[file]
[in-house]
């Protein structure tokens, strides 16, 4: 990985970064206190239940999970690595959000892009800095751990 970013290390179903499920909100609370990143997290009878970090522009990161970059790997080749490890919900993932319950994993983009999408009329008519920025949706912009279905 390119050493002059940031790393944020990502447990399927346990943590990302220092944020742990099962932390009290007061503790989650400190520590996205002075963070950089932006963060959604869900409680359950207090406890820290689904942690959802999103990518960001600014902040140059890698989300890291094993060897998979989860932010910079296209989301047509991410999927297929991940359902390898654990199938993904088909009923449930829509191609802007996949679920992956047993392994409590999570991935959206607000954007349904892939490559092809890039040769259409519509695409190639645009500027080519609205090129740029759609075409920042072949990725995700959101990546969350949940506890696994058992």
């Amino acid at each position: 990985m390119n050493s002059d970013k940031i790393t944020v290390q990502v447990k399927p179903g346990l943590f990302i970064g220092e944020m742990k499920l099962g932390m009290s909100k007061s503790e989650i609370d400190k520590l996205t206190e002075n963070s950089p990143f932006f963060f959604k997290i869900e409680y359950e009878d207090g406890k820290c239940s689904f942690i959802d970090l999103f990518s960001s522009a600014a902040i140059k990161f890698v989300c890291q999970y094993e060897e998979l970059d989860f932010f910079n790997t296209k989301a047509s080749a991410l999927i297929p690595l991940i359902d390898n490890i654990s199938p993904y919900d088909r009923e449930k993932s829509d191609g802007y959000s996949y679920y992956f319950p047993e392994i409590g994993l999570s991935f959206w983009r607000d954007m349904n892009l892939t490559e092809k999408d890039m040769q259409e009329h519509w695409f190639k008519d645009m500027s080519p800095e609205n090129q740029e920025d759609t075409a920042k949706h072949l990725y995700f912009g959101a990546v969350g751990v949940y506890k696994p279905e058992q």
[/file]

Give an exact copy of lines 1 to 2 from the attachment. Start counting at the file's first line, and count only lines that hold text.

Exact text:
[in-house]
């Protein structure tokens, strides 16, 4: 990985970064206190239940999970690595959000892009800095751990 970013290390179903499920909100609370990143997290009878970090522009990161970059790997080749490890919900993932319950994993983009999408009329008519920025949706912009279905 390119050493002059940031790393944020990502447990399927346990943590990302220092944020742990099962932390009290007061503790989650400190520590996205002075963070950089932006963060959604869900409680359950207090406890820290689904942690959802999103990518960001600014902040140059890698989300890291094993060897998979989860932010910079296209989301047509991410999927297929991940359902390898654990199938993904088909009923449930829509191609802007996949679920992956047993392994409590999570991935959206607000954007349904892939490559092809890039040769259409519509695409190639645009500027080519609205090129740029759609075409920042072949990725995700959101990546969350949940506890696994058992």